Acupuncture may be used as a primary therapy or as a complementary, integrative therapy in the treatment of various neurologic
conditions. It is essential that an appropriate neurologic evaluation be conducted in order to ascertain the most likely etiology
of the neurologic condition. Lesion localization and etiology are critical in order to have a correct diagnosis and an appropriate
prognosis. A thorough physical examination, appropriate blood and urine evaluations along with radiographs, nuclear scintigraphy,
mri's may be beneficial for an appropriate neurologic diagnosis. Some of these diagnostic tests may not be readily available
or financially feasible for the client. The goal is to do the most thorough diagnostic evaluation possible considering the
client and the patient. Institution of therapy based on clinical judgment can be considered valid when neurodiagnostic procedures
offer significant risk to the patient, surgical intervention is not an option ot the client is averse to the procedures (1).
Nervous system signs consistent with systemic disease warrant a minimum database, including a cbc, serum biochemical profile,
urinalysis, thoracic radiographs, as well as infectious disease evaluations and metabolic disease evaluation where indicated.
Acupuncture may be used therapeutically for neurologic conditions for both pain management as well as for nerve stimulation.
One goal of acupuncture is to restore normal transmission of impulses (2). Acupuncture reduces the resistance and enhances
electrical activity of injured tissues, thereby promoting healing and axonal regeneration (3).
Other nervous system disorders resulting from impaired function include epilepsy and sensorineural deafness. Research demonstrates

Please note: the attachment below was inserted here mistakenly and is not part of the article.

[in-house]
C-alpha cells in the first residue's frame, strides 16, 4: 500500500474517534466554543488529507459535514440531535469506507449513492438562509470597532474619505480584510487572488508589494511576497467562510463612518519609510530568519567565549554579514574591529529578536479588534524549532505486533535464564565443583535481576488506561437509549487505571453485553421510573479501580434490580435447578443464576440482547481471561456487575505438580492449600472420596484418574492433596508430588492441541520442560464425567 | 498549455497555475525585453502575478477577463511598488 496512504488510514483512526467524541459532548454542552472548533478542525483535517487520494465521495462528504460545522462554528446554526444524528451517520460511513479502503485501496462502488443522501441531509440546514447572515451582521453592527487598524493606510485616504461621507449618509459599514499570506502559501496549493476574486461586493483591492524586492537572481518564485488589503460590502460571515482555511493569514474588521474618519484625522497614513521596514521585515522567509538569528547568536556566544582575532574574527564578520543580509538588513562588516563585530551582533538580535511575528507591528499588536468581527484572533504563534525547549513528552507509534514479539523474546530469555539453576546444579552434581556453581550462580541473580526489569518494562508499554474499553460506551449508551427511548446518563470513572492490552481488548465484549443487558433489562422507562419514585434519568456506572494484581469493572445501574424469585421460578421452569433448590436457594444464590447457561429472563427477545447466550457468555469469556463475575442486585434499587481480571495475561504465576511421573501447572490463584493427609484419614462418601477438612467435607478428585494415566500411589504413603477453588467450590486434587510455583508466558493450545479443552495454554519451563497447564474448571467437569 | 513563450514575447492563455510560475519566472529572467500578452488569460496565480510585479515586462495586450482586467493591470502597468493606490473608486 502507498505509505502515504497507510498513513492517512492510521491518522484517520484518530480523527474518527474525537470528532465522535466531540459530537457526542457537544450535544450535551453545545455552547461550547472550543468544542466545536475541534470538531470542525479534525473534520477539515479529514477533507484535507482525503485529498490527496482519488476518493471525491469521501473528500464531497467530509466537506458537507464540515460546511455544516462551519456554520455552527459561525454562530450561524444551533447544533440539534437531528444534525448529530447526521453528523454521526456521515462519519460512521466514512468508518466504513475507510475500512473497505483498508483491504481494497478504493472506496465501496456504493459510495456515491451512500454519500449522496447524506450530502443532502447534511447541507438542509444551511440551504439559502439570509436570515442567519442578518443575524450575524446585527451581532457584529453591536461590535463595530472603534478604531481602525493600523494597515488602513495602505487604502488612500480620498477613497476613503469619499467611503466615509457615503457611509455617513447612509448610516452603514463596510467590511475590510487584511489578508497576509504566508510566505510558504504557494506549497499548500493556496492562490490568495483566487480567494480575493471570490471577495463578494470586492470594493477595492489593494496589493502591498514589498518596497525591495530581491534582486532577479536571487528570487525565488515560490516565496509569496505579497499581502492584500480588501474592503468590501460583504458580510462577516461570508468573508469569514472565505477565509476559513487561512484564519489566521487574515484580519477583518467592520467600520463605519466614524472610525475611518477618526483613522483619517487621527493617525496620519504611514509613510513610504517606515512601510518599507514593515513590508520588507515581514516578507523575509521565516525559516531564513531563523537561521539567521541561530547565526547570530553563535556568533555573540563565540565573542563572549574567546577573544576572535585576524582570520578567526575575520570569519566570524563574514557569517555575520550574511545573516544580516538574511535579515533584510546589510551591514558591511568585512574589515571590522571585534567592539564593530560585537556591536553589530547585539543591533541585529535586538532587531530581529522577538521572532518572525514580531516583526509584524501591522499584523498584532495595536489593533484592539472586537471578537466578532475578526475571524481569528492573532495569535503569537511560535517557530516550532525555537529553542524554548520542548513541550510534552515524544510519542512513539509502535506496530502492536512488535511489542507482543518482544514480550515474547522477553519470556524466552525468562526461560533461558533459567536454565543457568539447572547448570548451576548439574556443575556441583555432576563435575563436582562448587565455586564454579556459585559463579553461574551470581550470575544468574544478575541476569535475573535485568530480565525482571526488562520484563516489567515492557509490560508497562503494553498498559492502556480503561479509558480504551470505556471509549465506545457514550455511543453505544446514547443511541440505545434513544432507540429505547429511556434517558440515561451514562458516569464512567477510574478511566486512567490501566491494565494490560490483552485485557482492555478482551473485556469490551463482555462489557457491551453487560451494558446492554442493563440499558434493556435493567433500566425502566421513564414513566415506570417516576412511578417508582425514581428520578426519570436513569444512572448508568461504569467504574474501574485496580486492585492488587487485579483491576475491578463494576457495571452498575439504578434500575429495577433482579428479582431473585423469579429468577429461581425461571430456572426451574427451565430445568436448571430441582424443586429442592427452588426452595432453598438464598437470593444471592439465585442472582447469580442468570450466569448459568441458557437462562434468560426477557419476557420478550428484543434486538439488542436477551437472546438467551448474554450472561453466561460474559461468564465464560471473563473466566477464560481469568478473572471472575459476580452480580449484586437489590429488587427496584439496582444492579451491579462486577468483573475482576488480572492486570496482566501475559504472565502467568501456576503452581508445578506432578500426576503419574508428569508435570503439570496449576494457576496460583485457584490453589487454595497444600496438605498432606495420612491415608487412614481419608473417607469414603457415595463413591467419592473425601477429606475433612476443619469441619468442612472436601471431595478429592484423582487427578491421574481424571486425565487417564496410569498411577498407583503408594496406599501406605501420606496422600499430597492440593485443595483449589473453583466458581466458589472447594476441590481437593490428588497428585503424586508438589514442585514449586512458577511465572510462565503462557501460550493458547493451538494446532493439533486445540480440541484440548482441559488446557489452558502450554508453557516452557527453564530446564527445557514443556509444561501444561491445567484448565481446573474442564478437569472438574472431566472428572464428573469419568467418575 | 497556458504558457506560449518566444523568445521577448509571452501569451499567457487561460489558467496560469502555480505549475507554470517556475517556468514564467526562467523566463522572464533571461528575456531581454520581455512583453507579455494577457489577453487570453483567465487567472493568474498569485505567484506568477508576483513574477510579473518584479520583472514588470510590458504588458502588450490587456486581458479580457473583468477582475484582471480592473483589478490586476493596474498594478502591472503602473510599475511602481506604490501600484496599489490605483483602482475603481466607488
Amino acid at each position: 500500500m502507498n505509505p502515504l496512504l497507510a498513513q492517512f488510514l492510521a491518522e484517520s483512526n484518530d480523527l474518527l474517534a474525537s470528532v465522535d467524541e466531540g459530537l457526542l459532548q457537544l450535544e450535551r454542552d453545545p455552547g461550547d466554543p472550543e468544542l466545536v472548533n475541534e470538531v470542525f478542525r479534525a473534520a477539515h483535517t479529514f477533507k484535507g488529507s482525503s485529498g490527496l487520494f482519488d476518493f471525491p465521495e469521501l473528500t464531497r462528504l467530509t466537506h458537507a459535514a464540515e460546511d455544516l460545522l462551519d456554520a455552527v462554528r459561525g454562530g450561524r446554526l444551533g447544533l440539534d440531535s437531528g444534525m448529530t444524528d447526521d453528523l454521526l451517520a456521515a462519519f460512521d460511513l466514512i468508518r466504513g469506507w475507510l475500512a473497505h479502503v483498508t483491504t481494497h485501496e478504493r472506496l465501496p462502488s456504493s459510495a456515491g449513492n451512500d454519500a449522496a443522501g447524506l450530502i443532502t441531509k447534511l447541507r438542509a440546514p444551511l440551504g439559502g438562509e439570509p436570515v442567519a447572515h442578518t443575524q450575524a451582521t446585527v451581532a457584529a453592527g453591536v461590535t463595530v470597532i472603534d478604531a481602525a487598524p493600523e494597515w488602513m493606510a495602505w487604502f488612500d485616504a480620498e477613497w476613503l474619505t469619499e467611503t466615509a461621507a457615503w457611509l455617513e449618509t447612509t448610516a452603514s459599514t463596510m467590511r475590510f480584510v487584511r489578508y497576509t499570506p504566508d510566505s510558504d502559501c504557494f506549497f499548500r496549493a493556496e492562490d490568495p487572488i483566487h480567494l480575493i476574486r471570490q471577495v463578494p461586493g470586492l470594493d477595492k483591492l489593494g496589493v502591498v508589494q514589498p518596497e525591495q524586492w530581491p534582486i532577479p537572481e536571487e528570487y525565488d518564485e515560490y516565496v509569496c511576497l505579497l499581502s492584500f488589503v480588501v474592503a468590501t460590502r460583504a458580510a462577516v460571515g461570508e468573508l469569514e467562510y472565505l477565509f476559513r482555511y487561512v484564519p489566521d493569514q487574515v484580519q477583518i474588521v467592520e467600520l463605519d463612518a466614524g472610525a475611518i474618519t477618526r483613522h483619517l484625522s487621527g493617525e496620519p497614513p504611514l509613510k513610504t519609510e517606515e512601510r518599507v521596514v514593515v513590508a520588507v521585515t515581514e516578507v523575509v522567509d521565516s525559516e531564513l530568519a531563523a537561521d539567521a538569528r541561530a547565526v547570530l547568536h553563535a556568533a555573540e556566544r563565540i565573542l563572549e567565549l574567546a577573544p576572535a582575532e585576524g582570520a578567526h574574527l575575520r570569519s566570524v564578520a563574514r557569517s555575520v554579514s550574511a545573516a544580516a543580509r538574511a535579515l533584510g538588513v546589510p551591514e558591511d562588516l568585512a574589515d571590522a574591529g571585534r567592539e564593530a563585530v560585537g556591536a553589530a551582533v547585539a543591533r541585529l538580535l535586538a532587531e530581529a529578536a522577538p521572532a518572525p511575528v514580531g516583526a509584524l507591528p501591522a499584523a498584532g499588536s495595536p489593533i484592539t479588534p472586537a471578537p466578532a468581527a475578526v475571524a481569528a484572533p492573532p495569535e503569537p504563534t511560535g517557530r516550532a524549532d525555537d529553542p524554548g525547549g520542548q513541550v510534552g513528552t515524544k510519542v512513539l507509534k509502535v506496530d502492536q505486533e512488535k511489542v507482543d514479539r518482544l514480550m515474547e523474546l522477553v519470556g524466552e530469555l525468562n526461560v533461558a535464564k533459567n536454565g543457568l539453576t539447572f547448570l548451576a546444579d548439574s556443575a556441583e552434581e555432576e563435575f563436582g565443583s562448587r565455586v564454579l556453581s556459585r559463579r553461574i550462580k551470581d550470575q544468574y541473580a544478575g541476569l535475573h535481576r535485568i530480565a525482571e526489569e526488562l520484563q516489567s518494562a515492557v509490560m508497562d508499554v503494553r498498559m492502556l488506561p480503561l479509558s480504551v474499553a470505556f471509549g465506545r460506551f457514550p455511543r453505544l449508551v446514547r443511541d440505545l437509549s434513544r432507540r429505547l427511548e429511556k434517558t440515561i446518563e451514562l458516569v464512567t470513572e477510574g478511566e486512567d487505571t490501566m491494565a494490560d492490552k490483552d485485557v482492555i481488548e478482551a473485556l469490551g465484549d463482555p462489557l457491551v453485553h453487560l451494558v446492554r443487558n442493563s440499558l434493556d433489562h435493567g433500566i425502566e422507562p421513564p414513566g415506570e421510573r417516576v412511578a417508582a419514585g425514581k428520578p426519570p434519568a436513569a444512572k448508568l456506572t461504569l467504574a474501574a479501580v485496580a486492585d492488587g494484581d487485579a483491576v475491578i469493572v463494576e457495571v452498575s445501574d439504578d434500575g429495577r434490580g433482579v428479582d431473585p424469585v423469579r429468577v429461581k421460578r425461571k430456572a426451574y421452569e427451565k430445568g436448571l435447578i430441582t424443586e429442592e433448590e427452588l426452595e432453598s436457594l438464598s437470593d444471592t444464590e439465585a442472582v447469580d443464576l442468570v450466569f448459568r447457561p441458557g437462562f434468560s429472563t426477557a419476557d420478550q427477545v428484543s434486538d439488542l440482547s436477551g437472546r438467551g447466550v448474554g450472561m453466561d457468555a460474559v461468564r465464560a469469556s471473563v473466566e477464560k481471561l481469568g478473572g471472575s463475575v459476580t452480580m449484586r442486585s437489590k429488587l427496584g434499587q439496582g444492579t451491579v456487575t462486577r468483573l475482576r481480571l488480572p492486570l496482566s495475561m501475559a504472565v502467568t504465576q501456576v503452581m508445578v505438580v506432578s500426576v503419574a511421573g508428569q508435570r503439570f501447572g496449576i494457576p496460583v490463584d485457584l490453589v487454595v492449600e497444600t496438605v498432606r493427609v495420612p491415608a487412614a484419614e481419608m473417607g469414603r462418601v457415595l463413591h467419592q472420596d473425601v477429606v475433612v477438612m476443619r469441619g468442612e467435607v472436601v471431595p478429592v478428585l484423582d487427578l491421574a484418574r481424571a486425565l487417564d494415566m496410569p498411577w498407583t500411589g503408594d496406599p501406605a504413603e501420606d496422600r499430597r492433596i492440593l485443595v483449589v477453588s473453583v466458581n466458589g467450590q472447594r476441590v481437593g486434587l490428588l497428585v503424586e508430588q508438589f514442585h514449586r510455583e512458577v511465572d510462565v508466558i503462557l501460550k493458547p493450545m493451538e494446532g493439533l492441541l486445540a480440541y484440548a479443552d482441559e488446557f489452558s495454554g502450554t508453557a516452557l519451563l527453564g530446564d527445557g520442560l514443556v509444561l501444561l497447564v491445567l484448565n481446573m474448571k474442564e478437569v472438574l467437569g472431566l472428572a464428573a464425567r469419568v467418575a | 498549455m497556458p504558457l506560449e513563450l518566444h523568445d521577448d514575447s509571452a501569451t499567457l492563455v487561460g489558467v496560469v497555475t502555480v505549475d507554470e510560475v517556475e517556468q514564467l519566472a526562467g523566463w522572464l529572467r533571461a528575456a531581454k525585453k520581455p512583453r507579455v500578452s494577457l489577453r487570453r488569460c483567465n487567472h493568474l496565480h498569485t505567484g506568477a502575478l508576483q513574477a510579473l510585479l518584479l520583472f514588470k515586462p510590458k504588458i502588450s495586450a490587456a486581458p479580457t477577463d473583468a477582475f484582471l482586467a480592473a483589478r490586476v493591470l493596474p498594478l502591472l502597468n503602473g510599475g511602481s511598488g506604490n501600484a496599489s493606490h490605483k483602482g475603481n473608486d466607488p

that opioid peptides, serotonin, and g-aminobutyric acid are important brain neurotransmitters underlying the antiepileptic
effect of acupuncture (4).
Acupuncture has been found to be beneficial as an adjunctive therapy in the treatment of many neurologic conditions. Brain
disorders that may benefit from acupuncture include idiopathic epilepsy, cerebrovascular accident, acute cerebral hemorrhage,
head trauma, coma and meningitis. Spinal cord disorders that may benefit include nonsurgical intervertebral disk disease,
fibrocartilaginous embolism, spinal cord trauma, lumbosacral disease (cauda equine syndrome), cervical myelopathy and degenerative
myelopathy. Spinal cord neoplasia does not normally respond to acupuncture. Occasionally, acupuncture may possibly accentuate
the condition, by increasing local circulation to the area. If there is an aggravation of clinical signs following two acupuncture
treatments or no improvement after four treatments or any other signs suggestive of spinal neoplasia become evident , one
should reevaluate the patient. Further diagnostic procedures for the evaluation of a possible spinal tumor should be conducted
if the client consents.
Neuromuscular disorders that may benefit from acupuncture include Cranial nerve VII neuropathy, Trigeminal neuritis (CNN V
neuropathy), Geriatric peripheral vestibular syndrome (CNN VIII neuropathy) and neurogenic deafness. Traumatic peripheral
neuropathies, diabetic neuropathyies and masticatory muscle myositis may also improve with acupuncture.
Acupuncture treatment techniques for neurologic conditions include dry needle stimulation, electroacupuncture and aquapuncture.
Patients are normally treated once to twice weekly until clinical signs improve. In acute conditions, acupuncture may be utilized
daily if appropriate. For analgesia and pain relief, improvement is often noted within four treatments. For nerve stimulation,
one may require up to eight treatments before significant improvement is evident. Continuous evaluation of diagnosis, technique
and additional therapies is important. Patience is a virtue when treating neurologic conditions. .
Acupuncture is considered a complementary or adjunctive therapy that should be used along with any appropriate conventional
western medical approaches as well as additional complementary or integrative approaches.
Kline, K, Caplan,E, Joseph, R, Acupuncture for Neurologic Disorders, in Schoen, A., Veterinary Acupuncture, Ancient Art to
Modern Medicine, 2nd edition, Mosby, St. Louis, 2001. pg. 179-192.
Loo, WC, Symptoms associated with impaired transmission of nerve impulses to different muscle areas and their treatment with
acupuncture, Am J Acupunct 13:319-330, 1985.
Stefanatos, J: Treatment to reduce radial nerve paralysis, Vet Med 79:67-71, 1984.
Ding-Zong W, Acupuncture and neurophysiology, Clin Neurol Neurosurg 92(1): 13-25, 1990.